Overseas Vietnamese mask gap in counter-Covid-19 supplies

By Pham Nga   April 11, 2020 | 06:05 am PT
Kati Nguyen sews and teaches her fellow Vietnamese in America how to make masks for local hospitals.

Stores and restaurants in Tamaco City of Washington state had been closed for days, except Kati Nguyen’s 80-meter-square tailor shop. In the last three weeks, the sound of sewing machines has seldom stopped as, with 25 years’ experience, she tailors masks for her family and clients.

"I watched the news and discovered hospitals do not have enough masks. Many of my friends are doctors and nurses, who said the amount of medical masks were not adequate, so I decided to make some," Nguyen said, adding she has delayed many orders to focus on making masks during this time.

Kati Nguyen prepares to send masks. Many doctors and nurses use Kati’s mask alongside deminishing medical equivalents. Photo courtesy of Kati Nguyen.

Kati Nguyen prepares to send masks. Many doctors and nurses use Kati’s masks alongside diminishing medical equivalents. Photo courtesy of Kati Nguyen. 

Knowing she could not make a lot on her own, Nguyen called on the Vietnamese community in Washington and was surprised by the support. The area surrounding her 4,000-meter-square house was packed with the cars of many Vietnamese from across who are eager to learn how to make masks and donate material.

As more and more people came, Nguyen made sure to maintain the recommended social distance with others. The group of Vietnamese sewers used small heaters to keep warm, with some supplying up to six sewing machines to share. A layer of antibacterial cloth was added inside each mask to ensure safety.

"It is easy to make masks, but we did not have enough rubber bands at first so we had to use cloth for straps, taking more time. Now we have enough material," Nguyen maintained. 

When everyone knew what to do, she advised they stop gathering to avoid close contact and to remain proactive in sourcing materials and donations. 

Some Vietnamese still frequent Nguyen’s tailor shop for materials and return with handmade masks before Nguyen dispatches them to those in need.

Medics at a hospital don cloth masks donated by Kati Nguyen. Photo courtesy of Kati Nguyen.

Medics at a hospital don cloth masks donated by Kati Nguyen. Photo courtesy of Kati Nguyen.

So far, 54 hospitals and clinics have received 10,000 cloth masks from  Nguyen. Nurse Nancy Ann used to have only one mask for a 12-hour shift. 

"I felt hot and humid, it was inconvenient. We are surprised and grateful to see you giving free masks to hospitals," Ann told Nguyen and her teammates.

Many local newspapers reported on Nguyen’s mask-making campaign. Reading the news, David Elliott drove one hour from Seattle to Nguyen’s place to receive a mask.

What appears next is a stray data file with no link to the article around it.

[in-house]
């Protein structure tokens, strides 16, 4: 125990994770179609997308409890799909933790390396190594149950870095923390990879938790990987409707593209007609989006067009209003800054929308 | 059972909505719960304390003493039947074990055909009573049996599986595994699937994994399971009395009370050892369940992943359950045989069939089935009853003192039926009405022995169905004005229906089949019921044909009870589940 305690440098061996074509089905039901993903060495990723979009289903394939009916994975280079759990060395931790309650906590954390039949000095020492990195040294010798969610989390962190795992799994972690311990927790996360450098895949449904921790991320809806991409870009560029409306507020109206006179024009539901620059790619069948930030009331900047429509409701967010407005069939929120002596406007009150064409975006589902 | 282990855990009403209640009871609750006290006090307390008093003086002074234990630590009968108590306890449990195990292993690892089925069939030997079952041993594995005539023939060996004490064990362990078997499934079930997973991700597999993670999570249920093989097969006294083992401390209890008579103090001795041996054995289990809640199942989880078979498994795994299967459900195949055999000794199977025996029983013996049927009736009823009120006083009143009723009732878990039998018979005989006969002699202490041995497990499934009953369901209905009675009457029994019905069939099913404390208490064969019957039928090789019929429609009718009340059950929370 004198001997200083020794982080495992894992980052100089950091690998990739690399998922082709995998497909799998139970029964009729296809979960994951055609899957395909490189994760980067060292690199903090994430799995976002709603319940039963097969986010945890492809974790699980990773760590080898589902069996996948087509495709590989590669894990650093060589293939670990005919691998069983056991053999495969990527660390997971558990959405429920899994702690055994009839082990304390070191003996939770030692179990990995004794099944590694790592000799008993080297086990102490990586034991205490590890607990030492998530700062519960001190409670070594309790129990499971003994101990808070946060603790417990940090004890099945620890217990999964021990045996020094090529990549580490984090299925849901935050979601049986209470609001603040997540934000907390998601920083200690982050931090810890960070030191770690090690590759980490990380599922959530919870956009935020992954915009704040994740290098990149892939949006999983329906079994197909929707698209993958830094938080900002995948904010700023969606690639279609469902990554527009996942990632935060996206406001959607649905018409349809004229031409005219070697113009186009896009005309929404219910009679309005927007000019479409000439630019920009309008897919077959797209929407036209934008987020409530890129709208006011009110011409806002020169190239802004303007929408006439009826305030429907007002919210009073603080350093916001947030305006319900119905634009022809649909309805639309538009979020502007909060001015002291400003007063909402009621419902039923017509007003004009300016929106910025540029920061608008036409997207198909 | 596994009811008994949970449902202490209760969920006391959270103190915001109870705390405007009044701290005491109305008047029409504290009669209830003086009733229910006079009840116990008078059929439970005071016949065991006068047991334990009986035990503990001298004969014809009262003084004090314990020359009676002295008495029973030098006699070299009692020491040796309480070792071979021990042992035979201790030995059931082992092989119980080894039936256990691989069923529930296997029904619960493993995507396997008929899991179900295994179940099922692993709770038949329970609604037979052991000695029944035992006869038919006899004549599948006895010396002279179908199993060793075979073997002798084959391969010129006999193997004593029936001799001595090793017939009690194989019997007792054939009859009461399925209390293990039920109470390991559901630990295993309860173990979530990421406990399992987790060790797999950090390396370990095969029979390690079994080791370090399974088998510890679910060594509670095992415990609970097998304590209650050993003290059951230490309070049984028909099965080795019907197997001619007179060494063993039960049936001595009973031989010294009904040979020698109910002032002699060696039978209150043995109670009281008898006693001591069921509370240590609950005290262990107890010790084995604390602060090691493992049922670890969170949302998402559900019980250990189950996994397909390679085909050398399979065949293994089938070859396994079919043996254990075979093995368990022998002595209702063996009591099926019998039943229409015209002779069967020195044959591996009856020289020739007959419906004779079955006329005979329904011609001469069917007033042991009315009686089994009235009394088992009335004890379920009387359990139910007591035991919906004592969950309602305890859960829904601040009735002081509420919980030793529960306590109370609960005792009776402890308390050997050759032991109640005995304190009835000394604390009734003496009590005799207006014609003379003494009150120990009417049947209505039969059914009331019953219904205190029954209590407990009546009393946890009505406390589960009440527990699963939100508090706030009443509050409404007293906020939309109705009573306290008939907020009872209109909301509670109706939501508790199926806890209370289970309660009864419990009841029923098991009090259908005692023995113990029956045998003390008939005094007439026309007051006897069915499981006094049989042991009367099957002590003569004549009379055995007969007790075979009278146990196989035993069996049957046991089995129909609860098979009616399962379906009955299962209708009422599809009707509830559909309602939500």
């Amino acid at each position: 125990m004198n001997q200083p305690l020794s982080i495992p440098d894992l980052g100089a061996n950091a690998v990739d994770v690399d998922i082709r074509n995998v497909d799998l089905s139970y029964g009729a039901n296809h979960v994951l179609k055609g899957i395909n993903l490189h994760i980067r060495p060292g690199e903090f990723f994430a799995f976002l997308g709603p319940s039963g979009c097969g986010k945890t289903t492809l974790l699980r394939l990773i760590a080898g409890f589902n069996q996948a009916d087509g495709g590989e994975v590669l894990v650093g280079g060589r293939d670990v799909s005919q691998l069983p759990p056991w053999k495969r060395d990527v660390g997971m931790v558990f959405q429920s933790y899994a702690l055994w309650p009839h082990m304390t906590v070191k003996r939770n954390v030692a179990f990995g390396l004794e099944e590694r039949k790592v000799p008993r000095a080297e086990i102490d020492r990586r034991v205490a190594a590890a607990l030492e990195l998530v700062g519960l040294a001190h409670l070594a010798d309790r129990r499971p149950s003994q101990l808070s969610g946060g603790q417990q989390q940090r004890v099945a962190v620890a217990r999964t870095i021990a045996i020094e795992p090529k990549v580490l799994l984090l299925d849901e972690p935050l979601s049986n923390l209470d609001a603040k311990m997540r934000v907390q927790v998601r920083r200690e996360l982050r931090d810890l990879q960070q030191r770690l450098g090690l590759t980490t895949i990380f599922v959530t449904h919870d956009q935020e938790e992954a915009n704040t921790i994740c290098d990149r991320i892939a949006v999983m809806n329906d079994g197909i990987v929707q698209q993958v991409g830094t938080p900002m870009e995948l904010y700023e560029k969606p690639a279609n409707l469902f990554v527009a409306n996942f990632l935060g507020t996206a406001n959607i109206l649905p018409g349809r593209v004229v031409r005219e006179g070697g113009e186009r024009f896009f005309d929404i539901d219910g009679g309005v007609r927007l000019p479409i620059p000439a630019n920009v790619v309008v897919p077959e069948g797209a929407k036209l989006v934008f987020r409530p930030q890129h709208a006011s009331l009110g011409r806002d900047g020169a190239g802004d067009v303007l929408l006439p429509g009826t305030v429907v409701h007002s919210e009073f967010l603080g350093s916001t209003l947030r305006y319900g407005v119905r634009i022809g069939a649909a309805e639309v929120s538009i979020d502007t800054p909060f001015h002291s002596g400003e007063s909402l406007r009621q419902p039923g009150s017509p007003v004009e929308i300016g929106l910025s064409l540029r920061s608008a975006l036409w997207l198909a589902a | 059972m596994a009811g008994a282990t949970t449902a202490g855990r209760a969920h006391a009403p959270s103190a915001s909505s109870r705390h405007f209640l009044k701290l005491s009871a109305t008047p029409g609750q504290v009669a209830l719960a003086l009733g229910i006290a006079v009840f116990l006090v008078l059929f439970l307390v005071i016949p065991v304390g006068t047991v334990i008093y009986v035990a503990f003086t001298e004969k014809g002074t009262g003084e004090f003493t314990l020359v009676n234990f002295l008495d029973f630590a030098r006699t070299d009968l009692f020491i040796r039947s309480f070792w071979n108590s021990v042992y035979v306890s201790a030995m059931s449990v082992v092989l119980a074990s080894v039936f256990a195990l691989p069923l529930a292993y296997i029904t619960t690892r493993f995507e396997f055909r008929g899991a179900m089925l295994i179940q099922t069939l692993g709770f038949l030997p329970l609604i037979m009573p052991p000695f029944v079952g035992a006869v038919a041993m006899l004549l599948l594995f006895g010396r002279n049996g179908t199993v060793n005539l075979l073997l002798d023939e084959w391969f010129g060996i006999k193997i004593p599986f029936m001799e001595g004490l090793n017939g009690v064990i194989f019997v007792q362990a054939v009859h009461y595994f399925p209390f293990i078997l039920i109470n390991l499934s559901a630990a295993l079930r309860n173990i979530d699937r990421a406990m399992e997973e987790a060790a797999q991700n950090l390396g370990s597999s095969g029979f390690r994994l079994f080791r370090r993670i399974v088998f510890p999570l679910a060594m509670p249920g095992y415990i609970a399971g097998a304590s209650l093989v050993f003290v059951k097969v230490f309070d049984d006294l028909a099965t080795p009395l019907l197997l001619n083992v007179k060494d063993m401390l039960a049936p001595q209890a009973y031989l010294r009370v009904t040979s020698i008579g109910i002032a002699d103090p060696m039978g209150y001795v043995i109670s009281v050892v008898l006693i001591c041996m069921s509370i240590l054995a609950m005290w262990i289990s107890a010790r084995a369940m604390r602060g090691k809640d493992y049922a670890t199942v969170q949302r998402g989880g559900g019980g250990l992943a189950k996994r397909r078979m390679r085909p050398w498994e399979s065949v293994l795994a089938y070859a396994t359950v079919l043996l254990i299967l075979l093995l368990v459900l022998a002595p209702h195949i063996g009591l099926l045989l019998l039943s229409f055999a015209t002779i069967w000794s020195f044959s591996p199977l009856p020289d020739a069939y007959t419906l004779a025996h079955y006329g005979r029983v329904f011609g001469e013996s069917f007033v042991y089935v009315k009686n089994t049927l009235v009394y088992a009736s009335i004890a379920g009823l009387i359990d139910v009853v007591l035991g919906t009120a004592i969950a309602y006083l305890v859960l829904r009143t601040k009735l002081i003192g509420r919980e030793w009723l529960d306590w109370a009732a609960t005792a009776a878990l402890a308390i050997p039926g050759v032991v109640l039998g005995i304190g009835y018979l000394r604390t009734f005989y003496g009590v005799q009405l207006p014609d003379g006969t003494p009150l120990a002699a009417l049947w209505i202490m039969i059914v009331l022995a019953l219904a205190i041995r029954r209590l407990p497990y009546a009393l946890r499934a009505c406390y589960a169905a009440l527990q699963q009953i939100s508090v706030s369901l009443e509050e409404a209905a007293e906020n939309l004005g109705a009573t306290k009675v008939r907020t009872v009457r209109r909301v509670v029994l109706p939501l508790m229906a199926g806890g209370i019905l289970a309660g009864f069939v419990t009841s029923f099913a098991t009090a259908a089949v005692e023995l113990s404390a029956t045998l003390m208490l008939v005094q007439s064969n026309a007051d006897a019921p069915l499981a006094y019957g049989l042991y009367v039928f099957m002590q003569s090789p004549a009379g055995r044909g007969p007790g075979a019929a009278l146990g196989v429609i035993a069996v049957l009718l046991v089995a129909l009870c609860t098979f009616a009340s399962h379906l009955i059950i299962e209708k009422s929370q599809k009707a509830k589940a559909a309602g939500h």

"He gave me $50, but I told him I do not take money. His eyes were teary, he told me to use that money to buy materials and make more masks for local hospitals," Nguyen recalled.

She also gave up on the habit of cooking in her family. Kevin Barnett, Nguyen’s husband, does not complain about anything. He is now proud of his wife, whom he calls a hero.

Masks donated by Bang and his friends are placed outside a building in Russia. Photo courtesy of Ho Sy Bang.

Masks donated by Bang and his friends are distributed near an apartment building in Russia. Photo courtesy of Ho Sy Bang.

In Russia, Ho Sy Bang struggled to find masks in March, calling on his friends for possible solutions. 

Immediately, he received dozens of phone calls from Vietnamese textile firm owners in Moscow, telling him they were ready to make and give away free masks, of which Bang is in charge of receiving and distributing.

Phan Hung, owner of a textile workshop with over 100 employees, decided to give a hand after talking to Bang online.

Hung had planned to make masks at the start of the pandemic, but was not allowed. Local authorities eventually gave the nod by the end of the month.

"I saw many people did not have enough masks, while I have enough materials to produce them for free. To ensure safety, we spent one day cleaning the workshop before starting producing," said Hung, whose firm has supplied 17,000 masks thus far.

Hung is one of seven Vietnamese business owners distributing free masks to both Vietnamese and Russians. Those who cannot make masks, donate money for food and medicine.

"Free masks. Please take 1-2 if needed," reads Bang’s notice at several pharmacies and buildings. While handing out supplies, he always wears a mask and gloves himself to spreading avoid.

"I gave cloth masks to a nearby pharmacy once. They were surprised," Bang recalled, adding they called him a hero and angel.

Natalia, representing 1,500 residents near Malakhovskoe Lake, said she had received 500 masks from Bang and wanted to ask for another 100.

"From our heart, people from Malakhovskoe Lake want to say thank you for giving us these free masks. We told our fellows about your kindness," she said. " Thank you very much. Please stay healthy keep up the good work."

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